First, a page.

The lilac-crowned Amazon parrot isn't as vibrantly colored as some other members of the Amazon family, but it can be a very good companion bird. Amazon parrots as a group can be demanding, aggressive birds, but the lilac-crowned is a relatively gentle species with quiet manners, which can make it a better pet than the more showy species.
The lilac-crowned Amazon parrot also goes by the name Finsch's parrot, after German naturalist and explorer Otto Finsch.
The taxonomical name for the lilac-crowned Amazon parrot is Amazona finschi.
Origin and History
The lilac-crowned Amazon parrot is native to the Pacific coast of Mexico. Its preferred habitat is humid pine-oak forests up to an elevation of about 6,000 feet.
Over the last 10 years, wild populations have declined more than 30 percent due to habitat loss and illegal capture for the pet trade. It is thought that fewer than 10,000 birds remain in the wild. Wild populations are considered vulnerable, and in 2014 the species was placed on the Endangered list by the IUCN. The bird does not breed well in captivity, so an ongoing (and illegal) trade in smuggled birds for the pet trade continues to threaten the wild population—a fact that would-be owners should consider.
Breeding populations of feral birds can be found in California, both in Orange County and in the San Gabriel mountains.
Lilac-crowned Amazons are on the small side for Amazon parrots. They normally reach an adult size of about 13 inches long from the beak to the tip of the tail feathers.
A lilac-crowned Amazon parrot can routinely live 60+ years in captivity.
Lilac-crowned Amazon parrots are curious and active birds by nature. Like all parrots—and the various species of Amazon parrots in particular—these birds need plenty of mental stimulation to keep them healthy and happy. Lilac-crowned Amazon parrots insist on forming strong bonds with their owners and must be provided with an adequate amount of daily social interaction in order to thrive.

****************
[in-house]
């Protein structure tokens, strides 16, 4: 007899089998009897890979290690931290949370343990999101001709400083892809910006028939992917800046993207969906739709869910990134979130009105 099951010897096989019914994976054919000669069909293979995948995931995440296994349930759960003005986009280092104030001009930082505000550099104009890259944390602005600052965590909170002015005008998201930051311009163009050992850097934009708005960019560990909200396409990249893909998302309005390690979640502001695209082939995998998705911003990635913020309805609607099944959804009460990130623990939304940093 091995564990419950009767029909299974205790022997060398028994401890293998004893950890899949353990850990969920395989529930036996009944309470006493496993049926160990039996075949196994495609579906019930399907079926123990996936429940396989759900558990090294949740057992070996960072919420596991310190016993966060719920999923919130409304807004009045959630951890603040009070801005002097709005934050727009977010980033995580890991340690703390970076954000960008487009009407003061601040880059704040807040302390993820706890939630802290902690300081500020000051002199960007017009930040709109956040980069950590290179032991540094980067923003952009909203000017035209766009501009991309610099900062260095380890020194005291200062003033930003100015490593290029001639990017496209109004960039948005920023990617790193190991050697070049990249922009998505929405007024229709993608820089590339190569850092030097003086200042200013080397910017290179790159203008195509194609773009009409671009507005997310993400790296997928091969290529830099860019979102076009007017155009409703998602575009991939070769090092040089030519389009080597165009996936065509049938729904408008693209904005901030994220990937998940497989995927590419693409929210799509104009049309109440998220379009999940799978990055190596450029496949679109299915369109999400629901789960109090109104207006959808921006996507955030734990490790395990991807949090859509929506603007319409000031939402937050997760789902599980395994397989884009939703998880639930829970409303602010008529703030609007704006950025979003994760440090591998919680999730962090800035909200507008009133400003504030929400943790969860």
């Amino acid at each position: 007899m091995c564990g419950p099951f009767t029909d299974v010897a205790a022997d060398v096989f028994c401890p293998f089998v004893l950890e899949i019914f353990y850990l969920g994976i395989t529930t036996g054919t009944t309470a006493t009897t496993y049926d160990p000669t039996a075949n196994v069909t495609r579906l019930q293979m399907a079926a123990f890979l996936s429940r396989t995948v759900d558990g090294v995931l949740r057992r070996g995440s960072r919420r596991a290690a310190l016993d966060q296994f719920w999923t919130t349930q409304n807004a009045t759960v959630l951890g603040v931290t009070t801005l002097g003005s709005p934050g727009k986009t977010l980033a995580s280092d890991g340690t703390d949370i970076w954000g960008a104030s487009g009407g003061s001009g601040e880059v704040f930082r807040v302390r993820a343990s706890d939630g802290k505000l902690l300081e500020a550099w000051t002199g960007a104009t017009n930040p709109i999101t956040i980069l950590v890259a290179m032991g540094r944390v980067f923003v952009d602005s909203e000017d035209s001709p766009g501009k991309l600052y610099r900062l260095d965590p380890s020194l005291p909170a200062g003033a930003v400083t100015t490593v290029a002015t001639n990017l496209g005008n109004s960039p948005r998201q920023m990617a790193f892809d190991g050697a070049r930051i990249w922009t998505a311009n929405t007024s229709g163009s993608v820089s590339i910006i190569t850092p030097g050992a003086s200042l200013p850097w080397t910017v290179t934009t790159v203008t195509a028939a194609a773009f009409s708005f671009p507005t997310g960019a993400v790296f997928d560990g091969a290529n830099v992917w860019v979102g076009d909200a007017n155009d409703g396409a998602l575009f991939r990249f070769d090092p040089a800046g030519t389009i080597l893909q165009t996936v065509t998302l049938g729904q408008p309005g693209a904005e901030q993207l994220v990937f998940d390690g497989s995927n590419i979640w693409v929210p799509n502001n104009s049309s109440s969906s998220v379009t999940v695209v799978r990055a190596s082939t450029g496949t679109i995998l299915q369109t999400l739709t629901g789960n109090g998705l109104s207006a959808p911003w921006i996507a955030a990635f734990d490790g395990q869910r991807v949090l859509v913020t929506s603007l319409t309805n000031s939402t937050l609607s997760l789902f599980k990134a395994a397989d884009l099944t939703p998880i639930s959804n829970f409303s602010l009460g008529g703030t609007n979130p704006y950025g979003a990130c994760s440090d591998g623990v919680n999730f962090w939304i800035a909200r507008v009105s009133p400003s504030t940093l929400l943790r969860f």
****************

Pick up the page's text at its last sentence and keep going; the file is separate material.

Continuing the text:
Like many parrots, lilac-crowned Amazons may go through a hormonal bluffing stage as they reach sexual maturity. For this reason, they are recommended for experienced bird owners.
Although not as renowned as talkers, lilac-crowned Amazon parrots can learn an impressively large vocabulary of words and phrases.
Lilac-Crowned Amazon Parrot Colors and Markings
Lilac-crowned Amazon parrots are predominantly a brilliant green color, with a red blaze on their forehead that transitions to an iridescent lilac-colored patch on the backs of their heads and necks. They have hints of red and blue in their flight feathers and have horn-colored beaks and bluish flesh-colored feet. This species very closely resembles the red-crowned Amazon parrot, but the crown is a less vibrant purple-lilac rather than bright red, and it has a slightly longer tail.
Males and females of this species are identical in color and markings.
Caring for the Lilac-Crowned Amazon Parrot
Kept as pets since the 1800's, lilac-crowned Amazon parrots make loving companions for experienced bird owners. Their beauty, charm, and intelligence have helped them to remain among the most popular Amazon parrot species.